As Lewis County’s senior center programs continue to transition to the private sector, the Board of Lewis County Commissioners approved a motion on Wednesday that would allow more money on an as-needed basis to fill the gap of budget funds for nutrition programs.
According to information presented at the meeting, currently more than $17,200 is needed to balance the nutrition side of the budget for the senior center programs.
The move will still provide $100,000 to cover the lease and the utilities of the county-owned buildings, but the motion allows that contribution to also pay for the start up costs of the nutrition program, in addition to what is needed to balance the nutrition portion of the budget, if needed.
More money is required to balance the enrichment programs operated by the individual centers, but that cost will fall to the Lewis County Seniors board and the individual centers as the county cuts its funding in pursuit of a balanced budget.
The Lewis-Mason-Thurston Area Agency on Aging has also pledged $50,000 to help the programs.
The amount needed to balance the nutrition budget was derived by Ron Averill, from the Seniors board, and Danette York, the director of Public Health and Social Services.
The budget shown to commissioners includes changes to some of the site leaders and senior center staff’s pay and also does not include health care for the employees, although those changes have not yet been approved by the Seniors board
“In order to move forward with a limited amount of time, they worked to come down on the budget significantly,” Becky Butler, budget manager for the county, said. “There’s a risk of losing current staff, but it’s showing that we want the program to continue. The whole point is a nonprofit can do it at a lesser cost than the county.”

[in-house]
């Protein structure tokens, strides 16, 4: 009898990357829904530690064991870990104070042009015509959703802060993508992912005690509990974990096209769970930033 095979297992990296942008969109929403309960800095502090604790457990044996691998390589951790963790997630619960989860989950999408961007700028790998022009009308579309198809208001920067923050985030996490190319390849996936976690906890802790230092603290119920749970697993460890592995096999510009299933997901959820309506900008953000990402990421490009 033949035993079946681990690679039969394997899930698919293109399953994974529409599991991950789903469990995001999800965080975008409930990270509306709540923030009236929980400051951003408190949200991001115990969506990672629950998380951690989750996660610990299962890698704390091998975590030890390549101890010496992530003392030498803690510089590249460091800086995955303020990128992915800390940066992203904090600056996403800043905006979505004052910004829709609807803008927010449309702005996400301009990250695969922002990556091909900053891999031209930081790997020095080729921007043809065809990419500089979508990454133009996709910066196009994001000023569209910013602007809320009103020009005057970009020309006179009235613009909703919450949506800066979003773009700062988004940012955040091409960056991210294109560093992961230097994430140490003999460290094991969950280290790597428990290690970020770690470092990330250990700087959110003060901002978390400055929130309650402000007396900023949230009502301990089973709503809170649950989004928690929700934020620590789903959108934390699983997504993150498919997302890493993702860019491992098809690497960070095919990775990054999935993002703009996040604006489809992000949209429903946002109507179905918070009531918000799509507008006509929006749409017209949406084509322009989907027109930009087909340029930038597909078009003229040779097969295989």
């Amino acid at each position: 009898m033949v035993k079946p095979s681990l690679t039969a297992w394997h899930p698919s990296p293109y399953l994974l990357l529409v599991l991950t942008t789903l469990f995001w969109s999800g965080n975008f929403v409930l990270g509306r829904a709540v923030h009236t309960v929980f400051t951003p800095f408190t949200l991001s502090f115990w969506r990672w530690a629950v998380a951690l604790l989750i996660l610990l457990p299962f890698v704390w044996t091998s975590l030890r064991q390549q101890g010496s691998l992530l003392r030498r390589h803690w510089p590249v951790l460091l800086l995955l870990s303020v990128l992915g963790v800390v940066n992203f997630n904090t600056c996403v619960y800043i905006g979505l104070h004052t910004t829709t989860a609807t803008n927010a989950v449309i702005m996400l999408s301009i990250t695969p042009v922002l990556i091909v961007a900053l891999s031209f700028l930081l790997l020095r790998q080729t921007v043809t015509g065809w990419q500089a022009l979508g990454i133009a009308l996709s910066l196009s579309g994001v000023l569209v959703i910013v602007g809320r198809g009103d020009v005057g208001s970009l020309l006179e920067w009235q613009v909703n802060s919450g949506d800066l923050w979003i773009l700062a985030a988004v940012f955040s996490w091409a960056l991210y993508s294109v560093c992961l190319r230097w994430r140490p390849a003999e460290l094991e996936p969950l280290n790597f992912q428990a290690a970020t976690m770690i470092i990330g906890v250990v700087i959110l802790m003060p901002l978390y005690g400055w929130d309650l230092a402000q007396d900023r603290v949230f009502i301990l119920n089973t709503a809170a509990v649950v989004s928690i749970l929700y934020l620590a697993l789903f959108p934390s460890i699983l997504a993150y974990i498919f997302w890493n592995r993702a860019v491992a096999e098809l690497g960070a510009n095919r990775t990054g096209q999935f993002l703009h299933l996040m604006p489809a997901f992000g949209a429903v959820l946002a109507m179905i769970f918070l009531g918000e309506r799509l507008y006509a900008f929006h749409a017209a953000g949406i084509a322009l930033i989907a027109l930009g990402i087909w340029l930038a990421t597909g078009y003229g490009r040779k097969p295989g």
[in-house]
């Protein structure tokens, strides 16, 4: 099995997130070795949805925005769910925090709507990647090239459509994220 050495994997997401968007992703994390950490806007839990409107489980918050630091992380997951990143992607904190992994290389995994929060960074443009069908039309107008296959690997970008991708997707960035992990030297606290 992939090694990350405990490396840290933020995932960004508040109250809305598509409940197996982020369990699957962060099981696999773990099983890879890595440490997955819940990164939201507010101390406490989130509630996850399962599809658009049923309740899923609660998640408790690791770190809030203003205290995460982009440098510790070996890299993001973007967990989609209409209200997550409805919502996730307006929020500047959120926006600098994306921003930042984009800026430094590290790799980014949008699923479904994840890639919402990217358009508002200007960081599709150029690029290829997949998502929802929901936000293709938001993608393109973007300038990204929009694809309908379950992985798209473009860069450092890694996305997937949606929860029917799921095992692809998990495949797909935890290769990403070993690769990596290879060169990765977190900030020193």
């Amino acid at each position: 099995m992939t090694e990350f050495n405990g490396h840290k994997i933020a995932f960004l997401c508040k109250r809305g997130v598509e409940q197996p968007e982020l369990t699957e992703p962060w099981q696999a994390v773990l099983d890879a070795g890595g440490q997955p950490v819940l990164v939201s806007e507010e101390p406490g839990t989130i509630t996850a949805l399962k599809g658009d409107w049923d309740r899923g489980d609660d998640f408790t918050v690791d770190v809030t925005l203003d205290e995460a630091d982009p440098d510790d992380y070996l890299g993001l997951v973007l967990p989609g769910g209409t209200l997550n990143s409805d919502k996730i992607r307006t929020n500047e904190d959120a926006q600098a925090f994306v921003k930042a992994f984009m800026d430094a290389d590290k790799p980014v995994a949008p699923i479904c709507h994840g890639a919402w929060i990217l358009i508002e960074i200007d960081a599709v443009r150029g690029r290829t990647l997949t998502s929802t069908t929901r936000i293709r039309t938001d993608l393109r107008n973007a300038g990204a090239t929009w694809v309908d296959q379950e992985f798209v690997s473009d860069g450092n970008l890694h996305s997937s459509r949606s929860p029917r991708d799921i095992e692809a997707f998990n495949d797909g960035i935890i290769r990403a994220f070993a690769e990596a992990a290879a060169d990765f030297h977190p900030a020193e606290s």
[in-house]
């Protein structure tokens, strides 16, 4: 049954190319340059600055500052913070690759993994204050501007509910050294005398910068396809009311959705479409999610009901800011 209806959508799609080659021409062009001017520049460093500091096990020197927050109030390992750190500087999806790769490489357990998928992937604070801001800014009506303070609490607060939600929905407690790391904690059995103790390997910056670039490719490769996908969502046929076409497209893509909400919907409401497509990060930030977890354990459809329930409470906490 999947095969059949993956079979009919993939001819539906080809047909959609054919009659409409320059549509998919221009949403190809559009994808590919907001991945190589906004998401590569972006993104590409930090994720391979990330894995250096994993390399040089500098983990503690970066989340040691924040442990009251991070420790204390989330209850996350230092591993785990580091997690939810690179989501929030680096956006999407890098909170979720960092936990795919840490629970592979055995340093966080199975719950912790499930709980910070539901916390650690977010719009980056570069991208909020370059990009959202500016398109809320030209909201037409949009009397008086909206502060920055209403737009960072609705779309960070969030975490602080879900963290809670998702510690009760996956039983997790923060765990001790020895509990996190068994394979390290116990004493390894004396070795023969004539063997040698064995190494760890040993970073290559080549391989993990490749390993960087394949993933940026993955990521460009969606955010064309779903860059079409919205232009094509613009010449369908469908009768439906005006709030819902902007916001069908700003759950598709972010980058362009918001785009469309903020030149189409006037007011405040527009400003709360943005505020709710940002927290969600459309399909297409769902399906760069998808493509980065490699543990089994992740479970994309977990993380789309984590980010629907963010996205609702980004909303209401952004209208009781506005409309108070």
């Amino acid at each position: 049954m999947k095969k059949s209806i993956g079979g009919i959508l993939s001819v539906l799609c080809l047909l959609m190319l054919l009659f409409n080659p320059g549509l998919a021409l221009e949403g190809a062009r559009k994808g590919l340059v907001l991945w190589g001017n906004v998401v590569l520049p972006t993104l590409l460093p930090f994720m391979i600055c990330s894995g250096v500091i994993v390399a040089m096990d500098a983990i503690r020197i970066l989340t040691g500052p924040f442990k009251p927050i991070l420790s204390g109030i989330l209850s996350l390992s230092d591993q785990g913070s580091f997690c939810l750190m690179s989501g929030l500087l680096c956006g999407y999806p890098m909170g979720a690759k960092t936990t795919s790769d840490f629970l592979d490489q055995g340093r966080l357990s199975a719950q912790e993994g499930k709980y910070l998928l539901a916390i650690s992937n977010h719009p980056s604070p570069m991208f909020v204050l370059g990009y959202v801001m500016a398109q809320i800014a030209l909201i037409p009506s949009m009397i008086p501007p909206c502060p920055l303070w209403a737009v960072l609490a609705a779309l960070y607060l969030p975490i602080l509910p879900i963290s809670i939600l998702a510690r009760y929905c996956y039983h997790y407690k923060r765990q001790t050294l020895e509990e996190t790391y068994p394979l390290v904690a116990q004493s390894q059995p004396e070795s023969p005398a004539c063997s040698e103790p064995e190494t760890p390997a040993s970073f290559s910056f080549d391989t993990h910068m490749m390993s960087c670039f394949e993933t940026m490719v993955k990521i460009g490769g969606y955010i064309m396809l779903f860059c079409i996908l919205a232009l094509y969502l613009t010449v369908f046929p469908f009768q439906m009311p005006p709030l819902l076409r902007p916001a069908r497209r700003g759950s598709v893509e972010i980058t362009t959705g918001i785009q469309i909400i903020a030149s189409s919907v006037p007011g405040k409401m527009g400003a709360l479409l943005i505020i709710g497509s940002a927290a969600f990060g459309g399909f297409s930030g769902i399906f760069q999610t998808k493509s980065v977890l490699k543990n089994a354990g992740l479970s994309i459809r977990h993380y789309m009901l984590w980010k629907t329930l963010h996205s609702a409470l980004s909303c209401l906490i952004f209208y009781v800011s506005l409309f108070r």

Commissioners announced last year they would end about $375,000 in annual funding for the program as they work to decrease the county’s use of reserves. They agreed to extend the funding through 2017 after residents and patrons of the centers voiced their displeasure with the decision and its timing, which came just after the 2016 general election.
As the proposals move forward, Averill said the individual centers will be asked to disclose how much money they each have in accounts set up to support their specific enrichment programs. The request has been met with some backlash from the centers, Averill said.
“I have made it clear to the board that yes, we will need to have those reports,” he said, adding the money needs to be disclosed for tax purposes.
Averill also said the recommended meal donation will likely be increased to $5 to help raise more funds.
The Seniors board will meet tonight and the budget will be discussed in more detail, Averill said.
“I’m hoping to make a decision tomorrow night on where we are going with salaries and benefits,” he said on Wednesday.
The meeting will be held at 6 p.m. at the Twin Cities Senior Center, 2545 N. National Ave., Chehalis.